When it comes to cardio training, there’s plenty of information out there. Often, information that is entirely conflicting. On one hand, you might read that you should only be doing fasted steady state cardio training first thing in the morning and on the other, you read that HIIT is the route to go.
Or more importantly, who’s wrong?
There are a number of cardio myths out there you need to know. Let’s go over a few so you don’t find yourself being misled.
Numerous studies have published the fact that HIIT training wins the fat loss war when it comes to cardio varieties. It’s true, you will get more ‘bang for your buck’, so to speak if you want to burn fat rapidly from cardio training.
But does that mean that all steady state cardio is useless? Not at all. There are a number of times when steady state is the superior choice such as if you are on a very intense diet plan, you’re lifting weights five times a week, or if you’re a beginner.
Don’t be so quick to write this form of cardio off.
Many people are aware that steady state cardio on an empty stomach can help accelerate fat burning. So since HIIT already beats out steady state cardio, that must mean that HIIT on an empty stomachis even better, right?
It’s a myth that you should be doing HIIT without eating first. Your body needs glucose present to perform HIIT as you should, so attempt it without eating and you won’t be working at the intensity level necessary to see the true results you should be.
Eat first, then cardio. That’s how it should be with HIIT. If you want to accelerate your results, try using a supplement such as L-Carnitine, which will help you burn more fuel from body fat stores.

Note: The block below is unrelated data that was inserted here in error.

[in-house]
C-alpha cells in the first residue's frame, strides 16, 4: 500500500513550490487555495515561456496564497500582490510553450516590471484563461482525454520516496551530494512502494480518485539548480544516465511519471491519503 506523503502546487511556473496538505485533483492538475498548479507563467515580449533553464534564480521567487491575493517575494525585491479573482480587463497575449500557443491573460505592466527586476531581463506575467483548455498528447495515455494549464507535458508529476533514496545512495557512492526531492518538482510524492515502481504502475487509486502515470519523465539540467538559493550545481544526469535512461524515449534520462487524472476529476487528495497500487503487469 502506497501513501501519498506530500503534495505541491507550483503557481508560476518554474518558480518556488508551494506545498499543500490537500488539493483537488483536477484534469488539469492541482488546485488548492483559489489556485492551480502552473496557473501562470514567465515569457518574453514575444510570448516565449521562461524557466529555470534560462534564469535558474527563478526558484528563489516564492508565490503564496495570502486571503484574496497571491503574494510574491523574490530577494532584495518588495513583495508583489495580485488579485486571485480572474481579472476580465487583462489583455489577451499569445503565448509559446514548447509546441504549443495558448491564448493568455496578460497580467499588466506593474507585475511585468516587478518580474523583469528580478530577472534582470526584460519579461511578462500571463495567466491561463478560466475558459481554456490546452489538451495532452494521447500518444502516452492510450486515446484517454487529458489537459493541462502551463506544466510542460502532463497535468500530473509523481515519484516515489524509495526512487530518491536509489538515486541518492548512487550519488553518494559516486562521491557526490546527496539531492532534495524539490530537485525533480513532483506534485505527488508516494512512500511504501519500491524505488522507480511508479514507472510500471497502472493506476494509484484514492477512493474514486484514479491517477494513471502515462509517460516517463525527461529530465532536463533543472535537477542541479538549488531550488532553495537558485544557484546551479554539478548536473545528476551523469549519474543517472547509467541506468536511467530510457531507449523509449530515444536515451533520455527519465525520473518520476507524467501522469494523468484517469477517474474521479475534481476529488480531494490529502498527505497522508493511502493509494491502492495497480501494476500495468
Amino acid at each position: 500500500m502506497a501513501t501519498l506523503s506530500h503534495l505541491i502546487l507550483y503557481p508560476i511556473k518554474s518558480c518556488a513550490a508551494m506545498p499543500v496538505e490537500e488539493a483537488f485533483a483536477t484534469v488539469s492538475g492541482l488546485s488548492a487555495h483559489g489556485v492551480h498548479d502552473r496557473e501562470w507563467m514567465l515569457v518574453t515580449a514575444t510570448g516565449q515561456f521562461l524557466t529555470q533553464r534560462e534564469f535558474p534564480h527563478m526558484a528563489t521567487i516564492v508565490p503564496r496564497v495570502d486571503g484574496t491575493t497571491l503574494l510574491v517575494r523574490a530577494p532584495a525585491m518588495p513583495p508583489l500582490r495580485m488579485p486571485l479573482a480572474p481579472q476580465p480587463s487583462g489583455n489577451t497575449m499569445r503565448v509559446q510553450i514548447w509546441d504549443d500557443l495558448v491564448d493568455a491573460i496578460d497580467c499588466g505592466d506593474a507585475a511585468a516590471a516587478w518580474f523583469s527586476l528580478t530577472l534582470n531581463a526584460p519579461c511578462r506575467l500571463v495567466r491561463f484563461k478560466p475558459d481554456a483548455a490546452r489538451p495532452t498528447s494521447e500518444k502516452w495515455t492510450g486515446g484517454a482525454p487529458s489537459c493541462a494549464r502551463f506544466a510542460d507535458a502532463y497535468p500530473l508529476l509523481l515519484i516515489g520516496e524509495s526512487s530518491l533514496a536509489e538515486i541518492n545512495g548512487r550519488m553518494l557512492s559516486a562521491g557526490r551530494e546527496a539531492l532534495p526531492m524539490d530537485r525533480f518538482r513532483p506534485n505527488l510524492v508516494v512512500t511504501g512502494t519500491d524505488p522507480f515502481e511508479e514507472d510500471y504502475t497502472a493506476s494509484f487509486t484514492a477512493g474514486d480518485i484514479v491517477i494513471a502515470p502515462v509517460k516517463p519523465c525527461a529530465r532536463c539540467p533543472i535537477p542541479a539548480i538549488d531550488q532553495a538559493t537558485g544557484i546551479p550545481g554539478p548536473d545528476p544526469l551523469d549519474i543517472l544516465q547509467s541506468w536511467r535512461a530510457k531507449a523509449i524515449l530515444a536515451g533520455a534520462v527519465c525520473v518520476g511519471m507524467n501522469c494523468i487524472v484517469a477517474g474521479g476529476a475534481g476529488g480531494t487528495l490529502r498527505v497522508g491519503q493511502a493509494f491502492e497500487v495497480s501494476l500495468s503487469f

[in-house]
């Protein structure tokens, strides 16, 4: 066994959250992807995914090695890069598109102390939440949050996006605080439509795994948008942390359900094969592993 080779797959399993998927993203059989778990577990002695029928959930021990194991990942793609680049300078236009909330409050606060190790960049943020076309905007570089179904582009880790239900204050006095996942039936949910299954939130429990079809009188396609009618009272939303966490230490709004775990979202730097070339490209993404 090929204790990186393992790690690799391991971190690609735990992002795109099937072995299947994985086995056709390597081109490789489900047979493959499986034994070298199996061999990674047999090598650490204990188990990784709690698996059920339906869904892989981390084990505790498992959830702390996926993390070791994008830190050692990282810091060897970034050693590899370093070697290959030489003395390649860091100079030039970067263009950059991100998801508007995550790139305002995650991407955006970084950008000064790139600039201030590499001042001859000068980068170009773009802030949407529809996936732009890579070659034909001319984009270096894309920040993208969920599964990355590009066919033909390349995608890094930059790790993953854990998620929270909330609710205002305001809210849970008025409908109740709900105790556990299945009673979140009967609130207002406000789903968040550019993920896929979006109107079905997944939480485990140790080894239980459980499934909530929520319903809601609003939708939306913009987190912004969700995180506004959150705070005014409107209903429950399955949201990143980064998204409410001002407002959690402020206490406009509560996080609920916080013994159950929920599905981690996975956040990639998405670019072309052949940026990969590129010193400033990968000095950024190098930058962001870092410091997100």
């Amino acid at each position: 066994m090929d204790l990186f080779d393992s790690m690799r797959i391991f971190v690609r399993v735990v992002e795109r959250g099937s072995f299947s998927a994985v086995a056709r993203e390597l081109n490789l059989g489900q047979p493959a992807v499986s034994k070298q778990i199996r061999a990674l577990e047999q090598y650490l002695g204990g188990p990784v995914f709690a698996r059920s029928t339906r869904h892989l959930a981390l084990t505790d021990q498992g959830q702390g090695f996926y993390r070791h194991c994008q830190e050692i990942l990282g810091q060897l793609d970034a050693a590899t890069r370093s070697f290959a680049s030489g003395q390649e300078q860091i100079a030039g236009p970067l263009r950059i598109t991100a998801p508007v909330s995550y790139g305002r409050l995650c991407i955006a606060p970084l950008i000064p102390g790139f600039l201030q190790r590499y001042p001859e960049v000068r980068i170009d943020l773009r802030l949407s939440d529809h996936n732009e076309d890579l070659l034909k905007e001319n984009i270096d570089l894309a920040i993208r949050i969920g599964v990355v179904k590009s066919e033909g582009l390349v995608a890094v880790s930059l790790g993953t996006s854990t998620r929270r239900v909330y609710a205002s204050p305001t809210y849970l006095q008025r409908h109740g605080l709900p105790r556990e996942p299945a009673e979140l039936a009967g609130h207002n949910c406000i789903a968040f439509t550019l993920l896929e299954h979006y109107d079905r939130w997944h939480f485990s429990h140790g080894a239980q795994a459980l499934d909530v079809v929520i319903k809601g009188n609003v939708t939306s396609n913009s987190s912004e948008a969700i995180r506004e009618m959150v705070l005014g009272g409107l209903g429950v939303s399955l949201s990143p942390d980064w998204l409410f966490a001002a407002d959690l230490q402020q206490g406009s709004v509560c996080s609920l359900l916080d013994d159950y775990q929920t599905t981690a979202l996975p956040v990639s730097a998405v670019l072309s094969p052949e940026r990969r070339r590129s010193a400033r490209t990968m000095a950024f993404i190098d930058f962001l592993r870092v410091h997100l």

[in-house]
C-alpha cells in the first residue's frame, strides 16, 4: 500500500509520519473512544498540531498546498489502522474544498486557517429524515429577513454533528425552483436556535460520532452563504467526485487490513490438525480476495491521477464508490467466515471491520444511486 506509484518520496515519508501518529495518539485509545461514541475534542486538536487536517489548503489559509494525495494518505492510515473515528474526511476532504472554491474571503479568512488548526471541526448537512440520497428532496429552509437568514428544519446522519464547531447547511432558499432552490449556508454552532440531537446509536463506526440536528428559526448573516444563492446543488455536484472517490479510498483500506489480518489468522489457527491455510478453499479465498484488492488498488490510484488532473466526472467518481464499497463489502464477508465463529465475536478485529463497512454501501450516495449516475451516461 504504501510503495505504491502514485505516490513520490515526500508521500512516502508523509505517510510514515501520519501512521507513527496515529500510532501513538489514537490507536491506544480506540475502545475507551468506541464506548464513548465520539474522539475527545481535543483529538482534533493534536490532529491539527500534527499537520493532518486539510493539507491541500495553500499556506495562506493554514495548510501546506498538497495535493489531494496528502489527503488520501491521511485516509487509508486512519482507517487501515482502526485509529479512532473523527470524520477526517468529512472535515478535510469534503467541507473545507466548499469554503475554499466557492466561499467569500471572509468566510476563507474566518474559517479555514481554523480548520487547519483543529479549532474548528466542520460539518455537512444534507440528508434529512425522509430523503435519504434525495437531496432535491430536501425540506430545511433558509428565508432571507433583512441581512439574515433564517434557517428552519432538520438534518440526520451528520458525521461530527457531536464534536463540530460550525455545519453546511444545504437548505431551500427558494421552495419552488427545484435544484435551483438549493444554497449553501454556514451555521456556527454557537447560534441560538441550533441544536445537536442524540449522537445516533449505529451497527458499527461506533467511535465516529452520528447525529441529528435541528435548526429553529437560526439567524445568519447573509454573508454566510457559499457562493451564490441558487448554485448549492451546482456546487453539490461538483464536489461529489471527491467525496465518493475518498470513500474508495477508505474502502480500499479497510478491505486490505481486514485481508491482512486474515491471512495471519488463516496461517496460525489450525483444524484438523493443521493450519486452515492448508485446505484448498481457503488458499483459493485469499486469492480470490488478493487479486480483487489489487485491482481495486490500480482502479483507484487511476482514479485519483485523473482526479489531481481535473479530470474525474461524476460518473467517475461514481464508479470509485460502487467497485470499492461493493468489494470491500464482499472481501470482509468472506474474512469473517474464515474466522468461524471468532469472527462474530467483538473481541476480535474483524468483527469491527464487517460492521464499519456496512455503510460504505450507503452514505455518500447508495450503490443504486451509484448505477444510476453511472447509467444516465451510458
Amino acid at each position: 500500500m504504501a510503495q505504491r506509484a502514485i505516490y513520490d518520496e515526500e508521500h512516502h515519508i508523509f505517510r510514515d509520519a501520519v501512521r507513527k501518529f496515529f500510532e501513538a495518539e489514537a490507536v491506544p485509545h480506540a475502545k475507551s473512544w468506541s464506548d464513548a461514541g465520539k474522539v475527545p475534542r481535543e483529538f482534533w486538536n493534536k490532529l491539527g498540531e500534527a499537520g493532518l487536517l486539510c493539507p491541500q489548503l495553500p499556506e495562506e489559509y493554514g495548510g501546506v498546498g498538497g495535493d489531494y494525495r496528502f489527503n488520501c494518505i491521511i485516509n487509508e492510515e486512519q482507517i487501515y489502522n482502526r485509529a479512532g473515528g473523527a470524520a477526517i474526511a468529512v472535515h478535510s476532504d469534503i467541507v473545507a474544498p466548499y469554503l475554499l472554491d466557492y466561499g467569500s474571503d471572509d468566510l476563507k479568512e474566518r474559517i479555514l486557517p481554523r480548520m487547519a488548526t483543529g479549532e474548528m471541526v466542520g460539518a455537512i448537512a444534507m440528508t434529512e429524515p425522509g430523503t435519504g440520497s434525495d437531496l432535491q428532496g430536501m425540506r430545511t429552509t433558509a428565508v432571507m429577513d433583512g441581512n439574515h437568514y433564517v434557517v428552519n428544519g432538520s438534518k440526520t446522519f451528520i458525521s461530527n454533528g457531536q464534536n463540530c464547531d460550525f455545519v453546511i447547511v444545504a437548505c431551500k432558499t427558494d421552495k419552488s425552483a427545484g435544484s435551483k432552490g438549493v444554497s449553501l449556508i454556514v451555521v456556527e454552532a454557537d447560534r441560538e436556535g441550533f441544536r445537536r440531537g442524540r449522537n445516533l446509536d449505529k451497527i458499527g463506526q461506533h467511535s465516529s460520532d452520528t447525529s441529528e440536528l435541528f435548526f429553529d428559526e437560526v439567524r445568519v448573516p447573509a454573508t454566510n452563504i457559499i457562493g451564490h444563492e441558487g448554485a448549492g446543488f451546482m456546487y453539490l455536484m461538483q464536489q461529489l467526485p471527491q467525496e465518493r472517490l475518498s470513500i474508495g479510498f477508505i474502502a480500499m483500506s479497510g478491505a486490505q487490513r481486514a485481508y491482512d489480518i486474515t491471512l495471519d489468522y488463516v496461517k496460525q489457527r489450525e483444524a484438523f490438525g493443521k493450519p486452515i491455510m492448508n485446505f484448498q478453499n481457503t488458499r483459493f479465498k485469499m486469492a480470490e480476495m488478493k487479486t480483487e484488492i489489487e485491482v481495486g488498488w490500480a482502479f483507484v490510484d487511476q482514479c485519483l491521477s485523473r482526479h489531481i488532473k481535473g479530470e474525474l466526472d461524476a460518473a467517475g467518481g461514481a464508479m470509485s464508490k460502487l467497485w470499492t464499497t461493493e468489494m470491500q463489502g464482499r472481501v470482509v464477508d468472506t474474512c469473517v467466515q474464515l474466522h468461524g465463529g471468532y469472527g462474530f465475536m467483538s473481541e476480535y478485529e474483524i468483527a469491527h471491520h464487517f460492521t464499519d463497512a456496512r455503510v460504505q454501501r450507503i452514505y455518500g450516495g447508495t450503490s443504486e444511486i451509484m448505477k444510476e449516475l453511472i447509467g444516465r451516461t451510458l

Many people are also under the impression that your body will adapt to cardio training and basically stop burning calories. This isn’t so.
There are some reasons why you may not burn as many calories during your workout as you used to such as if you are eating a very low calorie diet and your entire metabolic rate is slower or if you’ve lost lean muscle or even fat mass for that matter, but your body doesn’t ‘adapt’ to the cardio itself.
If you are increasing the intensity level of all your lifting workouts over time, it’s reasonable to expect that you won’t always be increasing the intensity of your cardio sessions as well.
Do that and you may find yourself overtraining.
Think hopping on the treadmill will cause you to lose your gains? Many of those involved in bodybuilding fear cardio thinking even just a little will lead to less muscle mass.
While it’s true that overdoing cardio and not eating properly before and after it could potentially lead to lean muscle mass, a couple 20 minute sessions per week should be fine for almost everyone.
If you’re smart in your approach, this shouldn’t be an issue.
Which brings us to the last myth, that you don’t need cardio while bulking. It’s best if you do keep some cardio in. You definitely don’t need to be doing it daily, but 20 minutes of moderate intensity cardio a couple times a week can help keep you in better cardiovascular shape, which then helps prevent fatigue during your big lifts.
If you’re getting winded by the time you hit three reps on your squats and you’re aiming for five, it’s obvious that your lack of conditioning will be holding you back.
Plus, staying in cardiovascular shape will make it a million times easier to get back into it when you move into a fat loss phase.
So there are a few of the top cardio myths that you may be falling for. Can you think of any others that you’d’ add?
King, Jeffrey W. A comparison of the effects of interval training vs. continuous training on weight loss and body composition in obese pre-menopausal women. Diss. East Tennessee State University, 2001.
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